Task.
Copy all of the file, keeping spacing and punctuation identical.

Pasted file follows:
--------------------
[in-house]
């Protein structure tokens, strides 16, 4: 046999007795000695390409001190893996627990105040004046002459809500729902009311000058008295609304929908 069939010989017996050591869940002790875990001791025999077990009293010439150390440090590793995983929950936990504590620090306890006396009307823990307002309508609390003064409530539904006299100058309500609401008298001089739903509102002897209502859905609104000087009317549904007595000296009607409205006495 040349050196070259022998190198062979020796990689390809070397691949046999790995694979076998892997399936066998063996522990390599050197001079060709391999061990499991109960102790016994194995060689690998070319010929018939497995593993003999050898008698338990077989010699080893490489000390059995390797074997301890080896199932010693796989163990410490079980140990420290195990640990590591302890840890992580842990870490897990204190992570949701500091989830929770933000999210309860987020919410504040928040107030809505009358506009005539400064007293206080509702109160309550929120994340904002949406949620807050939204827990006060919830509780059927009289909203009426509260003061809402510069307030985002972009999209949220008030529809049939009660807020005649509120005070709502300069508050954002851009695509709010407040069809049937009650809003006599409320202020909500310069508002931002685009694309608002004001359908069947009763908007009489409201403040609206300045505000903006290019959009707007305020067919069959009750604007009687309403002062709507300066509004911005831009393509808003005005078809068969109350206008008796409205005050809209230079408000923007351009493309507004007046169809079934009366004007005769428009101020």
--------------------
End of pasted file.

[in-house]
């Protein structure tokens, strides 16, 4: 046999007795000695390409001190893996627990105040004046002459809500729902009311000058008295609304929908 069939010989017996050591869940002790875990001791025999077990009293010439150390440090590793995983929950936990504590620090306890006396009307823990307002309508609390003064409530539904006299100058309500609401008298001089739903509102002897209502859905609104000087009317549904007595000296009607409205006495 040349050196070259022998190198062979020796990689390809070397691949046999790995694979076998892997399936066998063996522990390599050197001079060709391999061990499991109960102790016994194995060689690998070319010929018939497995593993003999050898008698338990077989010699080893490489000390059995390797074997301890080896199932010693796989163990410490079980140990420290195990640990590591302890840890992580842990870490897990204190992570949701500091989830929770933000999210309860987020919410504040928040107030809505009358506009005539400064007293206080509702109160309550929120994340904002949406949620807050939204827990006060919830509780059927009289909203009426509260003061809402510069307030985002972009999209949220008030529809049939009660807020005649509120005070709502300069508050954002851009695509709010407040069809049937009650809003006599409320202020909500310069508002931002685009694309608002004001359908069947009763908007009489409201403040609206300045505000903006290019959009707007305020067919069959009750604007009687309403002062709507300066509004911005831009393509808003005005078809068969109350206008008796409205005050809209230079408000923007351009493309507004007046169809079934009366004007005769428009101020």